created by the act, may establish reclamation and settlement dis-
tricts" for the purpose of providing, improving and equipping rural
homes for soldiers, sailors, marines, and others who have served with
the armed forces of the United States in the European war and other
wars of the United States, and for other loyal citizens. The state
board may contract with the national government or with irrigation
or drainage districts for the reclamation of the land; may acquire land
in the name of the state; may dedicate land for schools, churches,
roads, and other public purposes, and may open such town sites as
may be deemed desirable or authorized by contract with the United
States. Land in the district pays a special assessment for reclama*
tion and settlement purposes, but no mention is made of any local

Florida authorized the creation of a stump and land clearing dis-
trict in Clay county; inlet districts, to connect the waters of certain
rivers with the Atlantic Ocean; special navigable canal districts; and
created the Winter Haven Lake Region Boat Course District."

Texas authorized the formation of a new kind of conservation
district, or fresh water supply district, for the purpose of conserving
and distributing fresh water from lakes, reservoirs, wells, springs and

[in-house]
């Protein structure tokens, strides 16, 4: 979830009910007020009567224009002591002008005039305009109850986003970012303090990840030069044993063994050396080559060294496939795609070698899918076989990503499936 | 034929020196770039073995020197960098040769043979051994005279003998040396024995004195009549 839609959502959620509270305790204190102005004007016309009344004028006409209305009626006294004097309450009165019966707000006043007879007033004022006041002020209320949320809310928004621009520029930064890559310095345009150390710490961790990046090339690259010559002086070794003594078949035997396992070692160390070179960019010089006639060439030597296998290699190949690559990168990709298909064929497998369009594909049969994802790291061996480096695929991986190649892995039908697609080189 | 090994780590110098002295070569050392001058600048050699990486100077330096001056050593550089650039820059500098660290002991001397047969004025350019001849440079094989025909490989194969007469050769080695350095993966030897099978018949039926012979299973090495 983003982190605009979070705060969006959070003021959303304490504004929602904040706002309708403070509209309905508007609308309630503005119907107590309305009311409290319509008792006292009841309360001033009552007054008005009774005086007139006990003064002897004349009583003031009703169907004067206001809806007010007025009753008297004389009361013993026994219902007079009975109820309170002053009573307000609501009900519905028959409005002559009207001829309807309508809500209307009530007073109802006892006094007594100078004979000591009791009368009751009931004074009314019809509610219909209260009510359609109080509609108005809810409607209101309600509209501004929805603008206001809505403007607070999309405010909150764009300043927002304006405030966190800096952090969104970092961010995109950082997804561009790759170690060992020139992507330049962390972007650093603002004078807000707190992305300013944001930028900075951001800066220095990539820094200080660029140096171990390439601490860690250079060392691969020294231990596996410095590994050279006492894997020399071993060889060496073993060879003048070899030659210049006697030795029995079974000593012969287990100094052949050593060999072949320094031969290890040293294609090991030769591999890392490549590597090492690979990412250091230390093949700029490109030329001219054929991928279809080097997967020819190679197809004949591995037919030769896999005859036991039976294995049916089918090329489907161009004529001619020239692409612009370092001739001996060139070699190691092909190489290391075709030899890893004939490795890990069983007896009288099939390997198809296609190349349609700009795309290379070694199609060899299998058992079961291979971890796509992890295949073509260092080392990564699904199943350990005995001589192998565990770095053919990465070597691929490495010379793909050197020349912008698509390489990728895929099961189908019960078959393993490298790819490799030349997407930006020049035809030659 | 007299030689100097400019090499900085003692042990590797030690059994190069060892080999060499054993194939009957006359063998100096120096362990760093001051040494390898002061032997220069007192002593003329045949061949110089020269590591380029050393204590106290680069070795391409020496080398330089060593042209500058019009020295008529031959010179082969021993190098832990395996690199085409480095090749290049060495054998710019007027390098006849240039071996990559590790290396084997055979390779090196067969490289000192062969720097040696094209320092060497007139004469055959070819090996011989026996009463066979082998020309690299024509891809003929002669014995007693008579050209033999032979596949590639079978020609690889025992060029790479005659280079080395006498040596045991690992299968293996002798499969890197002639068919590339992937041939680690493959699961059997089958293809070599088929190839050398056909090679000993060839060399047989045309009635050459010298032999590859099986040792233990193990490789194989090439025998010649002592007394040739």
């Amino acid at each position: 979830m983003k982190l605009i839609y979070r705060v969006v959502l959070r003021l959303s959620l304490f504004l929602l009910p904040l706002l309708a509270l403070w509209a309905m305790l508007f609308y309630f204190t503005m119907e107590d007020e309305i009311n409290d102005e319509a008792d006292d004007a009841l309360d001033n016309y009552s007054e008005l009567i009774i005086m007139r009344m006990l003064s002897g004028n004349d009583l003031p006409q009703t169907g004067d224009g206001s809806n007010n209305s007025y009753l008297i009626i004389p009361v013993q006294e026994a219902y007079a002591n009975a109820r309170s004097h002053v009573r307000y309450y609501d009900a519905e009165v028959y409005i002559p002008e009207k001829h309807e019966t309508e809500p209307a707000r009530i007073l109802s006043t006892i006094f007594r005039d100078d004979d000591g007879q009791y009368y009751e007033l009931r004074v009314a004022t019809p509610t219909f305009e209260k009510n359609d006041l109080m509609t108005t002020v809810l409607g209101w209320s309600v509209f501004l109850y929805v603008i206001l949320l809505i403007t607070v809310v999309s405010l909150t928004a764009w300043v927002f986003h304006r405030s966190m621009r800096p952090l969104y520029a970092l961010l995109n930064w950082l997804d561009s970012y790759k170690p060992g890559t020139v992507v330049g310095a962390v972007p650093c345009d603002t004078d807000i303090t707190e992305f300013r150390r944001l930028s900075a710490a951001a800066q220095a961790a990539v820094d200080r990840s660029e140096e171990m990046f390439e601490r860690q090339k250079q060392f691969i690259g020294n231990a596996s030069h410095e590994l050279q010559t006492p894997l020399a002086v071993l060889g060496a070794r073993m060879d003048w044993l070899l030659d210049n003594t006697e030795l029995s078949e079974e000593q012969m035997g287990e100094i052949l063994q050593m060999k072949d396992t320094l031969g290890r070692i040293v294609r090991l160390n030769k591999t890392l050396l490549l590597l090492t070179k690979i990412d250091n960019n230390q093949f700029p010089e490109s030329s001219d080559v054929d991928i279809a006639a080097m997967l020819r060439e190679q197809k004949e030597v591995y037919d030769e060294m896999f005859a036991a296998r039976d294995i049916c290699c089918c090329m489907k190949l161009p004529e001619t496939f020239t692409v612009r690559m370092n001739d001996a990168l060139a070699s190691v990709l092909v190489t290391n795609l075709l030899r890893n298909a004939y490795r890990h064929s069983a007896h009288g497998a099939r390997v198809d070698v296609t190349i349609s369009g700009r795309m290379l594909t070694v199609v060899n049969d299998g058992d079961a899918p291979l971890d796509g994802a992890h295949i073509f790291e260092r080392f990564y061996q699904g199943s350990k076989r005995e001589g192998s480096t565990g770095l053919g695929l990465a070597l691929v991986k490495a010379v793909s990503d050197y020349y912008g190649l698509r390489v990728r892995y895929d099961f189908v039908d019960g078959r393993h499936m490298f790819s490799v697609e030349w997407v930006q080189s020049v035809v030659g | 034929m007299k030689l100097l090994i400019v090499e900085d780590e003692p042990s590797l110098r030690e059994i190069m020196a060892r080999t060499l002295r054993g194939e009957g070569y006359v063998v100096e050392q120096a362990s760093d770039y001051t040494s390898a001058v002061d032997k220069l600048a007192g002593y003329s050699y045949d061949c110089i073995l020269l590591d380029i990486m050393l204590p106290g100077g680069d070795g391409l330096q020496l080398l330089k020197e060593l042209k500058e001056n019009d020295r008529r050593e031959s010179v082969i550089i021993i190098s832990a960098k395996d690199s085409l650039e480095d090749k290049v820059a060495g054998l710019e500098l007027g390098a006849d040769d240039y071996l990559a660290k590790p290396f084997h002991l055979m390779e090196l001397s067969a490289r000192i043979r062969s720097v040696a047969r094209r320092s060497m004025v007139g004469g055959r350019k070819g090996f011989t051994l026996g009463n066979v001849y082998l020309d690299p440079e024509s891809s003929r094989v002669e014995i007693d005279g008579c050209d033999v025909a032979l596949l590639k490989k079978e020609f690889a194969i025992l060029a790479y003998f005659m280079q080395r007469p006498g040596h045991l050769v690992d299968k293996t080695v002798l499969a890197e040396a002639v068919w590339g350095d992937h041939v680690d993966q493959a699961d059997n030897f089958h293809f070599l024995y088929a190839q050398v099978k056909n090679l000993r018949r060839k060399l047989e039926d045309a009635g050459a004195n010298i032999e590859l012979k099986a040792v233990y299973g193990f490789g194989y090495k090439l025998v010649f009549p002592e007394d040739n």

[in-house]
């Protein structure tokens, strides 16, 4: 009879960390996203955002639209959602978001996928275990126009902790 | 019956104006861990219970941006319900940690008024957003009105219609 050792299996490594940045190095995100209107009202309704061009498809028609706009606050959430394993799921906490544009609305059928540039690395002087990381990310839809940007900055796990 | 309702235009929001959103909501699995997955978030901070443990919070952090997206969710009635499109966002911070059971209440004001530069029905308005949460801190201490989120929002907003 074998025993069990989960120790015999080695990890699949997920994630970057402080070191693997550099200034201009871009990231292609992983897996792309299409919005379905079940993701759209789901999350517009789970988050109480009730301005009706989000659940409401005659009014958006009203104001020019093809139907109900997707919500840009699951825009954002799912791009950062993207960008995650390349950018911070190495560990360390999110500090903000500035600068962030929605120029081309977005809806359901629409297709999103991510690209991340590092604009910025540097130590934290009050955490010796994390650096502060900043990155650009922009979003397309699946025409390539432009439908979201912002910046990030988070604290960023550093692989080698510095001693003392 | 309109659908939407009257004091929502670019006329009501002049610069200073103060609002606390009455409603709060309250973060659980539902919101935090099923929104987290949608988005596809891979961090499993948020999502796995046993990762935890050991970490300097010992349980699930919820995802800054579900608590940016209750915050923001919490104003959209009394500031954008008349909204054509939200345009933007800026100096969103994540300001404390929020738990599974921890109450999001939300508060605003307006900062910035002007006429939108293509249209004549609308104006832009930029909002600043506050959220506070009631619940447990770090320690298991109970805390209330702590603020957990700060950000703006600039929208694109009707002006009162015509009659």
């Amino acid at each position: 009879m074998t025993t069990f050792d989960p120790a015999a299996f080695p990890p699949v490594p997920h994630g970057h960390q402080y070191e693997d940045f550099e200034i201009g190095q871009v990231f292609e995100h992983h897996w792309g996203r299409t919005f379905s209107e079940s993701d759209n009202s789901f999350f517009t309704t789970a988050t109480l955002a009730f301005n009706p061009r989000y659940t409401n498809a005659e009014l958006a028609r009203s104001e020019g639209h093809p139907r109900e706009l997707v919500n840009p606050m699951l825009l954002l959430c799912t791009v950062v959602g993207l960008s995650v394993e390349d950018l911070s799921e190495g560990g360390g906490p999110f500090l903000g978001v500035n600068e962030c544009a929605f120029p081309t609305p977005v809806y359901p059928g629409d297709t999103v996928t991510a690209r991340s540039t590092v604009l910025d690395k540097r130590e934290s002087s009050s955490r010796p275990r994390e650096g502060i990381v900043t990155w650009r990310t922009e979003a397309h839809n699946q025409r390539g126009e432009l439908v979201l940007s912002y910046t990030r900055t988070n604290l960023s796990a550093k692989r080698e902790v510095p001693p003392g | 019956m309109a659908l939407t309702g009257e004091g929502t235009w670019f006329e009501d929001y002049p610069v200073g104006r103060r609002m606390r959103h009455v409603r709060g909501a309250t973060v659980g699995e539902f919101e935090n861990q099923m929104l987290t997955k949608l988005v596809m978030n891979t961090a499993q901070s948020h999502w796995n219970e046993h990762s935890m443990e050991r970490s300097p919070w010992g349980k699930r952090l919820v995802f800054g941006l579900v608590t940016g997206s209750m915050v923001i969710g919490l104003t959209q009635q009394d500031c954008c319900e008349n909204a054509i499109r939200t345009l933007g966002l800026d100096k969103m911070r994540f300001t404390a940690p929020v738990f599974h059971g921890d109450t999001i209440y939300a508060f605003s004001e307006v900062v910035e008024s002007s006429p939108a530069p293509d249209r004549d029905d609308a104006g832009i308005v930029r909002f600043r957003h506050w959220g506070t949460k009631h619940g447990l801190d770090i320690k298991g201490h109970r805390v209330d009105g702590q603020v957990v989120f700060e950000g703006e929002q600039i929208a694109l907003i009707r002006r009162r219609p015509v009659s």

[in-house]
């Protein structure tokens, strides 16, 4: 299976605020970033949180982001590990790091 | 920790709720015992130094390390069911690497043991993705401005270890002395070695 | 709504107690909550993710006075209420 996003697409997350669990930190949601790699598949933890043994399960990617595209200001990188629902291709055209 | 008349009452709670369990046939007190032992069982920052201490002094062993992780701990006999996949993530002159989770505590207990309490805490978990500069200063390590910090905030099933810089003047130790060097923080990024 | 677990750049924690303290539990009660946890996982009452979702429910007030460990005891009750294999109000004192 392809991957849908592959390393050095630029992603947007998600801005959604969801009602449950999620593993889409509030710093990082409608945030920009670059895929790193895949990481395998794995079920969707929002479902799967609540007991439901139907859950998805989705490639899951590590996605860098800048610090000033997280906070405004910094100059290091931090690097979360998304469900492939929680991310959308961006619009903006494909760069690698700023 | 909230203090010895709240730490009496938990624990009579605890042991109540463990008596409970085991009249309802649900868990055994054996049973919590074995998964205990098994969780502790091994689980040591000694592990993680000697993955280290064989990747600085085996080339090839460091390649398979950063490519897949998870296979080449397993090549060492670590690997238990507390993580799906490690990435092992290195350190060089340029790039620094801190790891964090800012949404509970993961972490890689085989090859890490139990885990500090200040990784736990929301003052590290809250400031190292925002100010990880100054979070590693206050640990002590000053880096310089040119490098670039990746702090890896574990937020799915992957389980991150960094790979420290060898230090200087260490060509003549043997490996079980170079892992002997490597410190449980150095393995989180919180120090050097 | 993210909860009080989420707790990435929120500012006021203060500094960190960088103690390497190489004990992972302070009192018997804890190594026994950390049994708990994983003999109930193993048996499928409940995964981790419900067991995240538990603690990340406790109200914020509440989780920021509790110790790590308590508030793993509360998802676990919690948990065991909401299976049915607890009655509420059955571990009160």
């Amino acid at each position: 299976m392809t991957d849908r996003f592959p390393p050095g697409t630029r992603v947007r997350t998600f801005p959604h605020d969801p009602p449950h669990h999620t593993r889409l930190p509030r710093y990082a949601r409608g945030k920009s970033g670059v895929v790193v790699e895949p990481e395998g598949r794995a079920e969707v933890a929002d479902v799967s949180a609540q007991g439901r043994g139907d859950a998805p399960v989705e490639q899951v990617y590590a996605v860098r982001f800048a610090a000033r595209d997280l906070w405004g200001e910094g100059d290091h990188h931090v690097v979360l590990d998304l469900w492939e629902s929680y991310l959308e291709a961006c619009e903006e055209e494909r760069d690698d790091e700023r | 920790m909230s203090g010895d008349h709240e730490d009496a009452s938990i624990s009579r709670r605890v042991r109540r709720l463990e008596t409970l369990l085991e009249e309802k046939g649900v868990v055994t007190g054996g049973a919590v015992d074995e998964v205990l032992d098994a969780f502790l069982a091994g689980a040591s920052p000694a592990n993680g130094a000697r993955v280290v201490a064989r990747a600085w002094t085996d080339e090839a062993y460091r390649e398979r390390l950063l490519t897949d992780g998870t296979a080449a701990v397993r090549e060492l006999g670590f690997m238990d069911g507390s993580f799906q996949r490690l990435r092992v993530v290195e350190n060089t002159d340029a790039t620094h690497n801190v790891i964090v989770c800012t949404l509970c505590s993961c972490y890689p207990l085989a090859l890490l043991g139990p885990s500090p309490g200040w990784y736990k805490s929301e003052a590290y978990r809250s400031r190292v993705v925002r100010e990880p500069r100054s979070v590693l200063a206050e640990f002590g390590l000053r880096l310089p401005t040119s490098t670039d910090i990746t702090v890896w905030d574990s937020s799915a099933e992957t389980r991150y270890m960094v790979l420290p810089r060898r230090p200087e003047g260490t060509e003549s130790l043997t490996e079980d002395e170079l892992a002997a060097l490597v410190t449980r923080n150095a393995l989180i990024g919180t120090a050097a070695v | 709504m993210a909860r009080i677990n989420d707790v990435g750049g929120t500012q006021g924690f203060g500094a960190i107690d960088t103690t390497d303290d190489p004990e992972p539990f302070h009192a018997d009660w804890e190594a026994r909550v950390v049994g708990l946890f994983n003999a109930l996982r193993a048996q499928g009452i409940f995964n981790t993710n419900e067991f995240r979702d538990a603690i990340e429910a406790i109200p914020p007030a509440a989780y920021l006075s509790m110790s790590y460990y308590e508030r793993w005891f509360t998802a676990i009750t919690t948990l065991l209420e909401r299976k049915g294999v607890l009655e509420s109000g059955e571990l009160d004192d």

rivers for domestic or commercial purposes."

In some of the details of organization and government of these
special municipal corporations there are several amendments of interest.
California in connection with irrigation districts and conservancy

" Arizona Session Laws, 1915, ch. 49, p. 97; 1919, ch. 173, p. 312.
" Nevada Session Laws, 1919, ch. 191, p. 343.
" Florida Special Session Laws, 1919, pp. 146, 157, 173, 249, 1492.
" Texas Session Laws, 1919, ch. 48.

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districts provides that for elections on the question of organizing a
district, choosing directors or authorizing bond issues, land owners
may vote by proxy. In irrigation districts each owner has one vote
for each acre of land owned in the district; in drainage districts, one